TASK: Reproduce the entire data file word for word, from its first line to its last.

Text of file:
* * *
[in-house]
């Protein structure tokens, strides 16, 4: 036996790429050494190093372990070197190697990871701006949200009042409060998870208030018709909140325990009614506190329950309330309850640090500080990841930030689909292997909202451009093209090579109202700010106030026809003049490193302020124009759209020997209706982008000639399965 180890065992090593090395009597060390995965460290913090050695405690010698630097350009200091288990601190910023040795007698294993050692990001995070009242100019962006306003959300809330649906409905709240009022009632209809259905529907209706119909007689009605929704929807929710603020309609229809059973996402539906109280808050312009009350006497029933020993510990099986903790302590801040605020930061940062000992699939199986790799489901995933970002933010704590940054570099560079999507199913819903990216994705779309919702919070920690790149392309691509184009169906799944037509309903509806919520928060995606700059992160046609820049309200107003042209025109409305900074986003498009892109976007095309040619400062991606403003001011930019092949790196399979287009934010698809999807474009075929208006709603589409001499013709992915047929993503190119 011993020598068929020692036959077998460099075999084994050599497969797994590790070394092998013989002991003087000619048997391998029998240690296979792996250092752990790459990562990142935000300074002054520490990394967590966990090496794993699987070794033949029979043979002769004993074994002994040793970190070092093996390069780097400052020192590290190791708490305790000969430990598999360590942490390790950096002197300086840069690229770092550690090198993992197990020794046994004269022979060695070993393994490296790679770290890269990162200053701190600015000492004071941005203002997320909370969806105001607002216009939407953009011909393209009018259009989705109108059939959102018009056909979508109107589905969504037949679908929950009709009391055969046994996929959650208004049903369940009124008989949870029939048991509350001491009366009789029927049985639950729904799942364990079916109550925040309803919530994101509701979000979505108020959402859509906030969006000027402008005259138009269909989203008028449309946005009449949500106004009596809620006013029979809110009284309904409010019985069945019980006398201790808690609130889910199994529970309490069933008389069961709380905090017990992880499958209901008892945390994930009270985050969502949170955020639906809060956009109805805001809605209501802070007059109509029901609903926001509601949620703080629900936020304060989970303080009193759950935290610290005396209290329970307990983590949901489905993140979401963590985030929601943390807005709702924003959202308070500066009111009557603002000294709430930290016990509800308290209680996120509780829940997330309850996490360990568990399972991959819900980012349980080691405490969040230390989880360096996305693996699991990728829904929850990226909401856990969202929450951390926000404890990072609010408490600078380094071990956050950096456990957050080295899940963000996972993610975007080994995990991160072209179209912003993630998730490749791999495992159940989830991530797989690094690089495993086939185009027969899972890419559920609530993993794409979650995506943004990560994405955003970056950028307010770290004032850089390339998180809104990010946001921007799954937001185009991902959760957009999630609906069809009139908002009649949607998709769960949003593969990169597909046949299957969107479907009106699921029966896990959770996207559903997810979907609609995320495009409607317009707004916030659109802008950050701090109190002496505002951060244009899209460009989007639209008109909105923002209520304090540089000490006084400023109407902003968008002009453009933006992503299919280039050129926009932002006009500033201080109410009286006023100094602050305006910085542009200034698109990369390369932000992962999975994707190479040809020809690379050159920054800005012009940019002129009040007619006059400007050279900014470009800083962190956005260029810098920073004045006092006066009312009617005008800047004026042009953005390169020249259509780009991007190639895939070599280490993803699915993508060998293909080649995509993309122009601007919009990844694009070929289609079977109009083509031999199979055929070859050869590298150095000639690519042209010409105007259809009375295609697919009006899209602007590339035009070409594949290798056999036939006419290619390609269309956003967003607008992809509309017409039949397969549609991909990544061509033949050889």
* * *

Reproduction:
[in-house]
């Protein structure tokens, strides 16, 4: 036996790429050494190093372990070197190697990871701006949200009042409060998870208030018709909140325990009614506190329950309330309850640090500080990841930030689909292997909202451009093209090579109202700010106030026809003049490193302020124009759209020997209706982008000639399965 180890065992090593090395009597060390995965460290913090050695405690010698630097350009200091288990601190910023040795007698294993050692990001995070009242100019962006306003959300809330649906409905709240009022009632209809259905529907209706119909007689009605929704929807929710603020309609229809059973996402539906109280808050312009009350006497029933020993510990099986903790302590801040605020930061940062000992699939199986790799489901995933970002933010704590940054570099560079999507199913819903990216994705779309919702919070920690790149392309691509184009169906799944037509309903509806919520928060995606700059992160046609820049309200107003042209025109409305900074986003498009892109976007095309040619400062991606403003001011930019092949790196399979287009934010698809999807474009075929208006709603589409001499013709992915047929993503190119 011993020598068929020692036959077998460099075999084994050599497969797994590790070394092998013989002991003087000619048997391998029998240690296979792996250092752990790459990562990142935000300074002054520490990394967590966990090496794993699987070794033949029979043979002769004993074994002994040793970190070092093996390069780097400052020192590290190791708490305790000969430990598999360590942490390790950096002197300086840069690229770092550690090198993992197990020794046994004269022979060695070993393994490296790679770290890269990162200053701190600015000492004071941005203002997320909370969806105001607002216009939407953009011909393209009018259009989705109108059939959102018009056909979508109107589905969504037949679908929950009709009391055969046994996929959650208004049903369940009124008989949870029939048991509350001491009366009789029927049985639950729904799942364990079916109550925040309803919530994101509701979000979505108020959402859509906030969006000027402008005259138009269909989203008028449309946005009449949500106004009596809620006013029979809110009284309904409010019985069945019980006398201790808690609130889910199994529970309490069933008389069961709380905090017990992880499958209901008892945390994930009270985050969502949170955020639906809060956009109805805001809605209501802070007059109509029901609903926001509601949620703080629900936020304060989970303080009193759950935290610290005396209290329970307990983590949901489905993140979401963590985030929601943390807005709702924003959202308070500066009111009557603002000294709430930290016990509800308290209680996120509780829940997330309850996490360990568990399972991959819900980012349980080691405490969040230390989880360096996305693996699991990728829904929850990226909401856990969202929450951390926000404890990072609010408490600078380094071990956050950096456990957050080295899940963000996972993610975007080994995990991160072209179209912003993630998730490749791999495992159940989830991530797989690094690089495993086939185009027969899972890419559920609530993993794409979650995506943004990560994405955003970056950028307010770290004032850089390339998180809104990010946001921007799954937001185009991902959760957009999630609906069809009139908002009649949607998709769960949003593969990169597909046949299957969107479907009106699921029966896990959770996207559903997810979907609609995320495009409607317009707004916030659109802008950050701090109190002496505002951060244009899209460009989007639209008109909105923002209520304090540089000490006084400023109407902003968008002009453009933006992503299919280039050129926009932002006009500033201080109410009286006023100094602050305006910085542009200034698109990369390369932000992962999975994707190479040809020809690379050159920054800005012009940019002129009040007619006059400007050279900014470009800083962190956005260029810098920073004045006092006066009312009617005008800047004026042009953005390169020249259509780009991007190639895939070599280490993803699915993508060998293909080649995509993309122009601007919009990844694009070929289609079977109009083509031999199979055929070859050869590298150095000639690519042209010409105007259809009375295609697919009006899209602007590339035009070409594949290798056999036939006419290619390609269309956003967003607008992809509309017409039949397969549609991909990544061509033949050889």